Unlike Benjamin, Cava hasn't been lovingly nurtured but has had to grow up developing his own survival skills. Who has helped him to understand the world? To make it less frightening? Add to that he has been uprooted from everything he knows and is put into new surroundings with total immersion in an unfamiliar language. Needless to say, there are times when he becomes so overwhelmed that he acts out in anger and aggression. I'm currently reading Dr. Patty Cogen's book Parenting Your Internationally Adopted Child and in it she writes about how children who grow up in orphanages have "stress-shaped brains." She further explains that, "A child whose brain has been shaped by stress expects danger and reacts immediately without conscious thought . . . Having a stress-shaped brain is like seeing through eyeglasses that make the whole world look threatening . . .This is the 'simple' explanation for why internationally adopted children have difficulty with identity, connection, and emotional and behavioral self-control, the cornerstones of development."

We have definitely seen this happen at least once a day with Cava. What we have begun doing is picking him and holding him while we talk in soft, soothing voices to calm him down. At first, being held only makes him more furious in his tone and movements. Still, I rock him back and forth and rub his back, all the while telling him things like, "I love you." His response is, "No love you!" "That's fine. You don't have to love me, but I love you." No matter how many times he tells me, "No love you," I simply respond with, "But I love you." Sometimes I sing the theme from Barney ("I love you. You love me. We're a happy family . . .).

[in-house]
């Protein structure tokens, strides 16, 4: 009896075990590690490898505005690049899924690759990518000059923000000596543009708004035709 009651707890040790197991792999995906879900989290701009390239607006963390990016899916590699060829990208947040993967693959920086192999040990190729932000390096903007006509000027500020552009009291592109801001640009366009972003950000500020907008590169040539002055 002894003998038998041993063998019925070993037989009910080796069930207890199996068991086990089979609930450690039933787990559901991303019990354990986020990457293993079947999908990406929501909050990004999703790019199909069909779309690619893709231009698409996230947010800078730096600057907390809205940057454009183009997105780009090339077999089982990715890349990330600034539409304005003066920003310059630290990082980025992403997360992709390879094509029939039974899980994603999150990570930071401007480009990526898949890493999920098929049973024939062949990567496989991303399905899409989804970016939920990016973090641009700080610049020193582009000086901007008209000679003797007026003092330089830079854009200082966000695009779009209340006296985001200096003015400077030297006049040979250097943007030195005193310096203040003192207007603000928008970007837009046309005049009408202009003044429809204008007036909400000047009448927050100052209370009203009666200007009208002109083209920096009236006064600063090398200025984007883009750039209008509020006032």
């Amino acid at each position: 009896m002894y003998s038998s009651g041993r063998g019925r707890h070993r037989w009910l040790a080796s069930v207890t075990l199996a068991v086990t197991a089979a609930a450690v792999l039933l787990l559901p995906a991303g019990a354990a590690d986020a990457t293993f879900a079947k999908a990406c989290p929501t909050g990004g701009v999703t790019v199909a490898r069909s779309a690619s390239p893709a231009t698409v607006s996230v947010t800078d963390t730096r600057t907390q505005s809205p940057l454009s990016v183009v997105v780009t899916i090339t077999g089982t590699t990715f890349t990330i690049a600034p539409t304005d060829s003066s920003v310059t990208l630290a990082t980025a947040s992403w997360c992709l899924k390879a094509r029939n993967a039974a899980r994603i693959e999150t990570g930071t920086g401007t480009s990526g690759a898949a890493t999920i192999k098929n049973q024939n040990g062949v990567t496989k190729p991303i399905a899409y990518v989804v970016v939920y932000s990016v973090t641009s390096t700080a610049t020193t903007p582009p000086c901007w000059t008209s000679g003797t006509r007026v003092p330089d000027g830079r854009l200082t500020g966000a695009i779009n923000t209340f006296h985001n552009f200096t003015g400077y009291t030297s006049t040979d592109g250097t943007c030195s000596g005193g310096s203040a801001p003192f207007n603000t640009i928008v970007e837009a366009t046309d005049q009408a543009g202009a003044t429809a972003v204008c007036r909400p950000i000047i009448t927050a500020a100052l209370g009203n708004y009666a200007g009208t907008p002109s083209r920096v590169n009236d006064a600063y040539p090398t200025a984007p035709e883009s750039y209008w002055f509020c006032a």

In absolute hot-fury he will shout things that it's probably for the best that I don't understand what he's saying or calling me. I continue to tell him I love him and to tell him things I love about him. Once, when I got to, "And I love your smile because it makes me smile." He stopped flailing and screaming. Then he smiled a small smile. I always end with, "And I love Cava for just being Cava." No matter how much he screams and yells, I talk softly and tell him, "You don't need to yell at me. I'm right here. I'm not yelling at you so you don't have to yell at me." 

Oftentimes, when he is upset about something, I will bend down when I talk to him, look him in the eyes, and try to get him to do the same by saying, "Cava, please look at me." I want to establish a connection with him.